HIV Prevention and Adherence to Treatment

Activity Description

The chosen scholarly activity for this course is the Conference on HIV Treatment and Prevention Adherence. It will take place on August 20 in Miami, Fl. This conference will examine issues connected to the current practices regarding HIV prevention and treatment. Furthermore, presentations on the topic of therapy adherence will be held to show which actions can be taken to increase the rate of patients’ compliance and participation in the process of care. Finding and evaluating contemporary ways of prevention will be viewed as the primary goals of the conference.

All discussions will consider the latest research in the sphere of HIV treatment options and include various perspectives from clinical professionals. To present a narrow and focused topic for the main forum, organizers chose the central theme of this conference to be “Impact through Interaction.” This particular angle will allow the participants and the guests to talk about methods that can make intervention initiatives more effective with the help of communicational and behavioral skills.

Activity Analysis

This activity was chosen because it presents an opportunity to learn more about disease prevention – the primary concern of contemporary health care. The target market for this conference includes different types of healthcare workers – nurses and nurse practitioners, community health specialists, physicians, psychologists, social workers, peer educators, advocates, and other professionals engaged in the field of HIV treatment. The need to prevent HIV from spreading is especially crucial, as this infection can quickly affect whole communities and lead to devastating health-related outcomes if left unattended (Maartens, Celum, & Lewin, 2014).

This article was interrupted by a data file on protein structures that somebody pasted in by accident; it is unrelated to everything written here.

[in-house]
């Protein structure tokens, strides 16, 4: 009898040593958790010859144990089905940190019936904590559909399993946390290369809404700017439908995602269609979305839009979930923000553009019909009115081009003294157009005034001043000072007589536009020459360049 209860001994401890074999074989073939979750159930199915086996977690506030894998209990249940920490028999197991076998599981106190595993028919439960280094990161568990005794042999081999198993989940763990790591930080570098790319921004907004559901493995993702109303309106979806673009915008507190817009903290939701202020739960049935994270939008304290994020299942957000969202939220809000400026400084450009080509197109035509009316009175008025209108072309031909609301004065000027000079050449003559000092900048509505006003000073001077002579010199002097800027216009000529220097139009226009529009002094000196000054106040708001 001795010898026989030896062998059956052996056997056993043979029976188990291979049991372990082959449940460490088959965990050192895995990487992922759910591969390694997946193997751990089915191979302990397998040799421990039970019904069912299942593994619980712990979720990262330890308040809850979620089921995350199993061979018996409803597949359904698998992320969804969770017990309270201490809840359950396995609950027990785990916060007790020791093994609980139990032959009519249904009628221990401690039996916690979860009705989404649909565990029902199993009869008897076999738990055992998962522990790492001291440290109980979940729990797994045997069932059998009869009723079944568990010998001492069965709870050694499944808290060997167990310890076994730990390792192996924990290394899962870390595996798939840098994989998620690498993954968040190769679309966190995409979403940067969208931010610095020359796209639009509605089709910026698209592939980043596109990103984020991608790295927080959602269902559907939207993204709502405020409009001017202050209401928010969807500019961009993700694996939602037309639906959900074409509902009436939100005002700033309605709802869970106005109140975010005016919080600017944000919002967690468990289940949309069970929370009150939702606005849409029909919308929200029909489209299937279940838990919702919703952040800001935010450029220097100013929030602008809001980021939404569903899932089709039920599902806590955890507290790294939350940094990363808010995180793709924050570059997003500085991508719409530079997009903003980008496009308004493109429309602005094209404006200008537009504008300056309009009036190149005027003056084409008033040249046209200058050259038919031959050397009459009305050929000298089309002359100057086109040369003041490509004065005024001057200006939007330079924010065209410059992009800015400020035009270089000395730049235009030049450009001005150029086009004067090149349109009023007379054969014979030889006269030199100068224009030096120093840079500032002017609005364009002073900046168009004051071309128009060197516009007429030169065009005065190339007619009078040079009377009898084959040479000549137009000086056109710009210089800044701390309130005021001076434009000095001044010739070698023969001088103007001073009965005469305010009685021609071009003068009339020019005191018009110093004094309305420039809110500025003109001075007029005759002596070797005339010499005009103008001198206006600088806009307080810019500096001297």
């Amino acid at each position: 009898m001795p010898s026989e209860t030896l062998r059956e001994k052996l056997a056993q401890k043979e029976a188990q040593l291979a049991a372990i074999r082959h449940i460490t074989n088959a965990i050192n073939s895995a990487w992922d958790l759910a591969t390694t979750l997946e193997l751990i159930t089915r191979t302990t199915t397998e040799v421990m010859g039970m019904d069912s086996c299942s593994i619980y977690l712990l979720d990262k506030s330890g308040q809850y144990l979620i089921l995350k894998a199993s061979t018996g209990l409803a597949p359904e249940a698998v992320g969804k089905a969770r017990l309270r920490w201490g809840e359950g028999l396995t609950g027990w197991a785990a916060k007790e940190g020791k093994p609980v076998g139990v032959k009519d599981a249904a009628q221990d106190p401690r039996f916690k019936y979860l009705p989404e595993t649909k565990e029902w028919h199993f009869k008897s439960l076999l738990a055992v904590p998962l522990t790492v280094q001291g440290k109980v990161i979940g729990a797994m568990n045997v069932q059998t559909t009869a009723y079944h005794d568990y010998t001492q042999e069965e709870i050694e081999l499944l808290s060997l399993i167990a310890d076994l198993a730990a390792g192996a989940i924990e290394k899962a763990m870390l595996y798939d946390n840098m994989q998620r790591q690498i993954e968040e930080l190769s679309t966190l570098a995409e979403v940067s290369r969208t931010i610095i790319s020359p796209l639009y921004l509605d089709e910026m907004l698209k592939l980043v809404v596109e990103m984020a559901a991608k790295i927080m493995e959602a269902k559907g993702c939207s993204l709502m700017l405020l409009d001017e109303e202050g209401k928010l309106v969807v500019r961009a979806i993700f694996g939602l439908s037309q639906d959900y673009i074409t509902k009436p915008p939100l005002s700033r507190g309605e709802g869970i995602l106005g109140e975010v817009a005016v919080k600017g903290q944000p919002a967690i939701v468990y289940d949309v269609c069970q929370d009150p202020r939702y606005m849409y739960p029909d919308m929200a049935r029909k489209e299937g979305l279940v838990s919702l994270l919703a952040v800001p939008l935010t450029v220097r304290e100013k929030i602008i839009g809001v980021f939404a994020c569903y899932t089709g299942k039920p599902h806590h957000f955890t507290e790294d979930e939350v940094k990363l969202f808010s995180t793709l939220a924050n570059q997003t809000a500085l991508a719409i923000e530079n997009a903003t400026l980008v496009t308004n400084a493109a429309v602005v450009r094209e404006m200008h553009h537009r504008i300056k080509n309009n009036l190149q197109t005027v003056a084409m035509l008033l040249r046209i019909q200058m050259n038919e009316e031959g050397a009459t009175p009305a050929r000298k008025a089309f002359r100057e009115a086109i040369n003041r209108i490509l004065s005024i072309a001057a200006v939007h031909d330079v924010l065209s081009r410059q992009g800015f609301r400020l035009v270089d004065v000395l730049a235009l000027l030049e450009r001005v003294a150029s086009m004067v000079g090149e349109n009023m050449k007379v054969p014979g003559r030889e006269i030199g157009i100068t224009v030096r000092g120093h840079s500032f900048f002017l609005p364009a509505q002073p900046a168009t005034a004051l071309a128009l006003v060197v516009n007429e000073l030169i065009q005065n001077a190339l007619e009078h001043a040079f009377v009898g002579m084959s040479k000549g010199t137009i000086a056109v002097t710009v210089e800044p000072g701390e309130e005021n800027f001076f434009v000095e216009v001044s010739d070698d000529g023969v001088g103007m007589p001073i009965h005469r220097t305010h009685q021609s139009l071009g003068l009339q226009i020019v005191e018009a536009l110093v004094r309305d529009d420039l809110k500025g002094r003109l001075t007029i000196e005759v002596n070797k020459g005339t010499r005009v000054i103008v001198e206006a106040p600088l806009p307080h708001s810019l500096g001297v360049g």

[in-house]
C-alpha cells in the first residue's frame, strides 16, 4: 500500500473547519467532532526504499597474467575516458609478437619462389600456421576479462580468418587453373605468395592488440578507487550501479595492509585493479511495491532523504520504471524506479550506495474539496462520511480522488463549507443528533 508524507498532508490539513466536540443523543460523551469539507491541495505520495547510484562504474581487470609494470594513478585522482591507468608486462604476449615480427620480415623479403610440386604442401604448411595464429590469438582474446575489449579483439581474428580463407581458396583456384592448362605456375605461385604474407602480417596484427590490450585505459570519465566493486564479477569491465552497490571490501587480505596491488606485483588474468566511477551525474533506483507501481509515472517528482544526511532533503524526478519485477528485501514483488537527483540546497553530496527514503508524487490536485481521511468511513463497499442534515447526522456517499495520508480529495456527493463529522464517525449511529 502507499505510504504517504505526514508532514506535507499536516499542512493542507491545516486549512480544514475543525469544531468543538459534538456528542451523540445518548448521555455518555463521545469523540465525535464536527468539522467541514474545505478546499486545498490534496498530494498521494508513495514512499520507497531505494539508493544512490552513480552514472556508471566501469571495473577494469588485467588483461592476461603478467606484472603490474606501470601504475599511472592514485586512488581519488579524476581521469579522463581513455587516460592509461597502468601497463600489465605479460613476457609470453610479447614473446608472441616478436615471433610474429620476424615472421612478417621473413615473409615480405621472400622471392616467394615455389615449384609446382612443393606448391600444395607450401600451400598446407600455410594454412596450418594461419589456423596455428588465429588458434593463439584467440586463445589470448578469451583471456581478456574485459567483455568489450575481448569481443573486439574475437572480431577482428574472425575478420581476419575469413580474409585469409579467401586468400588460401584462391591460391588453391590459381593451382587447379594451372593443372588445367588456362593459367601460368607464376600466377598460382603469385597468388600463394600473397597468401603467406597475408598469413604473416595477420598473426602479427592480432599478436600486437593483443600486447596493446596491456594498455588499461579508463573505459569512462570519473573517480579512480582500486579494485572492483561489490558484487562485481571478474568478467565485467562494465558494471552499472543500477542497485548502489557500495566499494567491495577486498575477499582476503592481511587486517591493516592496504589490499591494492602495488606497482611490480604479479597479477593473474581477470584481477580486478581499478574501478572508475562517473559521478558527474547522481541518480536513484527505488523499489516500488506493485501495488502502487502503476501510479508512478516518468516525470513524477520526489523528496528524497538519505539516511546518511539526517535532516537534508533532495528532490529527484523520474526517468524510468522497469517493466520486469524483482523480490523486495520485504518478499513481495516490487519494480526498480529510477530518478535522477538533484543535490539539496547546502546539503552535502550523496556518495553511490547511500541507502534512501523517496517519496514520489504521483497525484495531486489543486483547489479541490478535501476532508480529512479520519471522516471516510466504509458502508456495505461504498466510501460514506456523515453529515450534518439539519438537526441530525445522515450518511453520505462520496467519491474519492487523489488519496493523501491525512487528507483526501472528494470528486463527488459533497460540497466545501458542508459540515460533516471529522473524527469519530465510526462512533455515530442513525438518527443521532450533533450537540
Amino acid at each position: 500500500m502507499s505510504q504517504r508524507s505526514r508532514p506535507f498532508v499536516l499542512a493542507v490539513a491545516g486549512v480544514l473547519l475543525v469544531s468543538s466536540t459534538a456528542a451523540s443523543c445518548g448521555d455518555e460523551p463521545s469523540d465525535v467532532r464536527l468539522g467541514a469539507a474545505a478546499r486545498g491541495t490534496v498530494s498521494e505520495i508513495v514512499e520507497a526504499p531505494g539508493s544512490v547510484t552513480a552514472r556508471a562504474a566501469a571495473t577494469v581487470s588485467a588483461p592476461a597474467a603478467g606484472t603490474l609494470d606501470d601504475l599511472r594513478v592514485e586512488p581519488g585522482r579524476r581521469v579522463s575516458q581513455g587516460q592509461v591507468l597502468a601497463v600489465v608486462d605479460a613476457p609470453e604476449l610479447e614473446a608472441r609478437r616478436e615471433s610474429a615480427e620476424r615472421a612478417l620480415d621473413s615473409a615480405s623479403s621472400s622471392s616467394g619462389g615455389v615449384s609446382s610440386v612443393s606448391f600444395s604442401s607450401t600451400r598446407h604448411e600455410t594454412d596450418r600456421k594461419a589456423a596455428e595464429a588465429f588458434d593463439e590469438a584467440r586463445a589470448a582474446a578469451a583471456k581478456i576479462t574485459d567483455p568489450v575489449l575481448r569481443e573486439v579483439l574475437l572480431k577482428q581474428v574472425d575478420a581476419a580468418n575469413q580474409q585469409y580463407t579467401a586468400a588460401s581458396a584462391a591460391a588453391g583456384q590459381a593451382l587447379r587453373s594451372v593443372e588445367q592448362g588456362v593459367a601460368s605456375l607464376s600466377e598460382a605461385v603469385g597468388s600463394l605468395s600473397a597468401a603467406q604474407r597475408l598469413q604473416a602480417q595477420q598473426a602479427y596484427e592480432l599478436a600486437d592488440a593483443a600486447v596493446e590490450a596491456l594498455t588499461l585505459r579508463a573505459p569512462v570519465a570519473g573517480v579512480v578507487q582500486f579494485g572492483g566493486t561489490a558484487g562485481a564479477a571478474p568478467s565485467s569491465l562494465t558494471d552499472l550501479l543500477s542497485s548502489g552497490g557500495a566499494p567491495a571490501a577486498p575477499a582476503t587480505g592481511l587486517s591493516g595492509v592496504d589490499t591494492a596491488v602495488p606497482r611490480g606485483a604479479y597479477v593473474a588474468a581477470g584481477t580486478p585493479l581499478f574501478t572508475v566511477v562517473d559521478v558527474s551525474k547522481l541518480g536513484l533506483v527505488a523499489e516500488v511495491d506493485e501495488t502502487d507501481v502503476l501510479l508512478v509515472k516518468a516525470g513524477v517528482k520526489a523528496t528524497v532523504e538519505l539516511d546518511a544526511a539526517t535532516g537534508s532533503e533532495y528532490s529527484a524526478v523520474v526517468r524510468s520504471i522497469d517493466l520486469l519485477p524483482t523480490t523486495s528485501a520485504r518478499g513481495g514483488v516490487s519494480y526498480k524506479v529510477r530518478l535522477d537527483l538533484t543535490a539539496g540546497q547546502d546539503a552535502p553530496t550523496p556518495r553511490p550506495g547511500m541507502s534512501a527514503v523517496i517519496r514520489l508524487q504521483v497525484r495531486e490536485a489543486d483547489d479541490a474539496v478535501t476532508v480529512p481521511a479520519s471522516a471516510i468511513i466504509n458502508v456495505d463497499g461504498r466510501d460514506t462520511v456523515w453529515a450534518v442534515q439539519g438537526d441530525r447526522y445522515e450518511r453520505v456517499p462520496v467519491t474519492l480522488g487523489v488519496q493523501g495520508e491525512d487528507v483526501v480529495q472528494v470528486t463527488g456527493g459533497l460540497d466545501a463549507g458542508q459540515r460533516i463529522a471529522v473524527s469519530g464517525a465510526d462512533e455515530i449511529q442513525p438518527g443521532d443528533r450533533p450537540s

Therefore, prevention initiatives have become the most valuable programs regarding HIV rates in a population. For example, one of the major approaches to treating HIV is antiretroviral therapy which helps people who have the infection to live longer and turns HIV from a fatal condition into a chronic disease (Maartens et al., 2014). It also lowers the possibility of such persons transmitting the virus to other people. However, it may be difficult for individuals with HIV to access treatment and adhere to it for several reasons.

Some groups such as men in sexual relationships with men face a stigma that prevents them from receiving timely care. Similarly, people with drug addictions who use injections also cannot access health care services due to the fear of being mistreated (Maartens et al., 2014). In these and other instances, the qualifications of medical professionals have to include the ability to assist patients in their adherence to treatment. For this purpose, such conferences as the one discussed above can be of significant help. A possible way to improve patients’ attitudes towards antiretroviral therapy lies in communication and education. As studies note, the rate of adherence to the regimen is strongly connected to the procedure’s success (Maartens et al., 2014).

If a person does not receive necessary treatment according to the created schedule, he/she is more likely to develop resistance to it. Thus, people have to understand that adherence is essential in dealing with HIV. The benefits of participating in the conference are closely connected to nursing skills and competencies for practice. First of all, its discussions support the aspect of holistic care because they provide ways to deal with sensitive issues and patients whose experiences are often stigmatized. Second, this conference offers nurses some ways to communicate with patients therapeutically. Finally, it supports the domain of nursing practice by helping nurses to promote disease prevention.

Reference

Maartens, G., Celum, C., & Lewin, S. R. (2014). HIV infection: Epidemiology, pathogenesis, treatment, and prevention. The Lancet, 384(9939), 258-271.